Friday, May 28, 2010

Arlington National Cemetery, Section 60, May 28, 2010

I wasn't sure I would be able to visit Section 60 at Arlington National Cemetery before Memorial Day this year, but I just came from there.

I was taking a cab to my hotel in Crystal City from the American Gold Star Mother's headquarters over near some embassies. On a whim, I asked my cab driver to stop at ANC. I have a pass, so it's easy to drive onto the grounds; the guards pass you right through, because they know that people who have a pass earned it the hard way by having a loved one buried at our national cemetery. The cab driver seemed overwhelmed with Arlington, at the massive size and number of white stones so symmetrically arranged; he had never visited. I realized I had never been to Ken's grave alone, so this visit was special to me, too.

Section 60 was fairly empty, much different than it will be on Monday. The flag-in ceremonies had taken place on Thursday, in preparation of this oh so important American holiday, a small American flag waving proudly in front of each headstone. The humidity was stifling and memories of Ken overwhelmed me. Why was his name on a headstone? WHY? It's been 6 years and you would think that I would get used to it, but I haven't. I know for certain I never will, no matter how many years pass.

The irony of Ken's death on Memorial Day isn't lost on me; it could have happened any other day. 1Lt Ken Ballard loved being a soldier serving his country. I hope those who knew Ken or who learned about him since his death, will take a minute on Memorial Day, to remember Ken and honor his service, as well as those who fell before him.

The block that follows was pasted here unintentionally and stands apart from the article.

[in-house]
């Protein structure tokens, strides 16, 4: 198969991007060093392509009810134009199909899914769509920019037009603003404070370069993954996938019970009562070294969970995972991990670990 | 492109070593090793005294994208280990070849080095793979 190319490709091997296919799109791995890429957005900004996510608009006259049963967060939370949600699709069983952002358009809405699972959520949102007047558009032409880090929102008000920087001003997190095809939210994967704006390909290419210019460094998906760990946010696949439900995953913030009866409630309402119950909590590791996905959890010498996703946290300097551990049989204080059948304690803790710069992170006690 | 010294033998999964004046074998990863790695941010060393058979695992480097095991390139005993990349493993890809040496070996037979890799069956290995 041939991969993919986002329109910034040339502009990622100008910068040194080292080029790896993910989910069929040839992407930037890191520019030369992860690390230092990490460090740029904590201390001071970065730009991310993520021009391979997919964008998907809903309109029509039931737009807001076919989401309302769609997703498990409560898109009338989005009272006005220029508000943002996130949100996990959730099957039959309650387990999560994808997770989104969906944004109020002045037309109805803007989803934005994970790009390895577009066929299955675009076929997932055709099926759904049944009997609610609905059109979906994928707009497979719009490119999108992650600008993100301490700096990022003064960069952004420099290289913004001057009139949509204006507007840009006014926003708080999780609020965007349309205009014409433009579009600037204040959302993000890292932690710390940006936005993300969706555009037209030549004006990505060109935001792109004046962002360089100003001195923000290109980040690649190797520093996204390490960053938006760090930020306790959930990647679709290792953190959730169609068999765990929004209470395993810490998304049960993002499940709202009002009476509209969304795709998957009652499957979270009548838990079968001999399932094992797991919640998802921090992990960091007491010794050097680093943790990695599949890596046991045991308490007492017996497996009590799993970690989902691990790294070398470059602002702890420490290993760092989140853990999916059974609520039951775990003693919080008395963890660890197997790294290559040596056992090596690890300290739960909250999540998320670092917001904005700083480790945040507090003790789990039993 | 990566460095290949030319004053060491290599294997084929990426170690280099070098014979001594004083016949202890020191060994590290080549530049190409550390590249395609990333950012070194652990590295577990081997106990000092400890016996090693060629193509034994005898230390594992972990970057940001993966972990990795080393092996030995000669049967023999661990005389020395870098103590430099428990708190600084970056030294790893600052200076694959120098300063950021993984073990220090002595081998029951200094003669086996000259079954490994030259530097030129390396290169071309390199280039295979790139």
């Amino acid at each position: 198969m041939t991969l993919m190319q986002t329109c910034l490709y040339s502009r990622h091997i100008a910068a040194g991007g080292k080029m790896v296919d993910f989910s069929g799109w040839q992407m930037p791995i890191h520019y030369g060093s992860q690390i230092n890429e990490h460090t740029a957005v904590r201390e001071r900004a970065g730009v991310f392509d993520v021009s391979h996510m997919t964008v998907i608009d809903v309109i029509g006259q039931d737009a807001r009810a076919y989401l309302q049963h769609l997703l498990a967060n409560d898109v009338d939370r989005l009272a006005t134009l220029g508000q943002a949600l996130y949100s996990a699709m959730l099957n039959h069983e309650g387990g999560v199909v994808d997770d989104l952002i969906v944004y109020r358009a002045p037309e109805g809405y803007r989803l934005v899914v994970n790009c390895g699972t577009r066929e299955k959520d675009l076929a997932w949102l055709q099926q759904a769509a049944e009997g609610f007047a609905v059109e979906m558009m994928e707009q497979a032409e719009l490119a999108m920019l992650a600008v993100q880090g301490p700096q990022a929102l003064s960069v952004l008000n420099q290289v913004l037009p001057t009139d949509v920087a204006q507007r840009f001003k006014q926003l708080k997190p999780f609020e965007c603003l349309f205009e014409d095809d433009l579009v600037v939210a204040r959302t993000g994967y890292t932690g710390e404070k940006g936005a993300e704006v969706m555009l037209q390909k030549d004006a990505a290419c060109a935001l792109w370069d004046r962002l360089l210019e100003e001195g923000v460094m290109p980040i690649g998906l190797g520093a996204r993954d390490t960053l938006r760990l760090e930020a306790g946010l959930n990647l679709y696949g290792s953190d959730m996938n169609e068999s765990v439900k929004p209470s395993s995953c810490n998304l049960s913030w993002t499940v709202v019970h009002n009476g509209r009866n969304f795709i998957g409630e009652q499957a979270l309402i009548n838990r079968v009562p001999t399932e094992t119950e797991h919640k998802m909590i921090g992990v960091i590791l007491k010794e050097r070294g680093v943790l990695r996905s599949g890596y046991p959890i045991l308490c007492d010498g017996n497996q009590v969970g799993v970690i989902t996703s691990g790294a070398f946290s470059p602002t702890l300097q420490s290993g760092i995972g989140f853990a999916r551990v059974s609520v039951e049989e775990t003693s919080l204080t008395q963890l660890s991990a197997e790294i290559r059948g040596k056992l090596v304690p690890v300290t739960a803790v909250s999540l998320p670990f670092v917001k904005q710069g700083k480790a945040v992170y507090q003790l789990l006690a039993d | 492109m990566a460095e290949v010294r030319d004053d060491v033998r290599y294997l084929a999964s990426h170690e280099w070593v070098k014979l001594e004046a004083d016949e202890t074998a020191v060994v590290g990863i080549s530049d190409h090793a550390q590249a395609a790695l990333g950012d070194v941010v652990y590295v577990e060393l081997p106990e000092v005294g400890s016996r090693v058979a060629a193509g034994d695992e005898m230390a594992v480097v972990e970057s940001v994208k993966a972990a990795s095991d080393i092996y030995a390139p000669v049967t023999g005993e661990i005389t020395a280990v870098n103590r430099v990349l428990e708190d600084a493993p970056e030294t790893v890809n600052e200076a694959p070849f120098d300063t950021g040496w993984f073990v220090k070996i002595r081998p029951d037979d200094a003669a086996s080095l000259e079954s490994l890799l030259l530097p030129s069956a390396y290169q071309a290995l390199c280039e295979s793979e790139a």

Treasa said...

Thinking of you Karen on this special but sad weekend. I wish I could have been at ANC this weekend. My daughter in law and grandkids will be there. Maybe next year. :)

Proud GS Mom
Tsgt Phillip Myers USAF

Wolfgang Peter May said...

Yes, I can certainly understand your grief. During the end of World War II my mother, grandmother, and I stood on a small hill, only 10 kilometers from Dresden, watching so many wonderful people being burned alive. After I served as the Intelligence Operations Officer for our 4th US Armored Division in Goeppingen, Germany, I foolishly volunteered as Advisory Team Leader in Vietnam. Before I went to the Jungle School in Panama, and almost immediately began my "career" as Advisory Team Leader, my father took me to an area in our house where my mother could not listen to our conversation. There, my father warned me to take care of the men serving under my command. It appears that his German Officers always took the biggest risks themselves, and if I could not follow their lead, not to return to his household. One year later, I told him that all of my men had returned safely from Vietnam, and my father smiled for the first time since my departure. By the way, my blog, and poem is at thewararoundus, and it links directly to my huge web site, where there is also a kind word from the late Prince Sihanouk of Cambodia.

Anonymous said...

I am an american soldier, I am very sorry for your loss. Many brave soldiers from around the world have lost their lives. That being said, Honor your brave son by staying patriotic in this tough time for the WORLD and as an American defender im sure your son wouldnt want to be made a Martyr for your crusade. Mourn your son like every other mother that has lost a son or daughter, and continue to live your life. Im sorry if that seems insensitive but I have a friend that lost his sight and a wife do to this war and he wouldnt change a thing He is proud to have served his country. In closing support the troops dont make us have to get on the internet and read this stuff

Gold Star Mom Speaks Out said...

Anonymous, Thank you for your service. I'm not quite sure what your point is. It is patriotic to question your government if you don't agree with it. additionally, it isn't your place to determine the level of my patriotism.

I do support the troops; I want them ALL home safely. We need to get out of Afghanistan and Iraq; we never belonged in either.

Finally, I know hundreds of Gold Star Mothers; we all mourn and grieve differently.

Please be safe, wherever you re.

Adrienne said...

Just wanted to let you know that I visited Ken a couple of days ago and said hello for you too. Love you.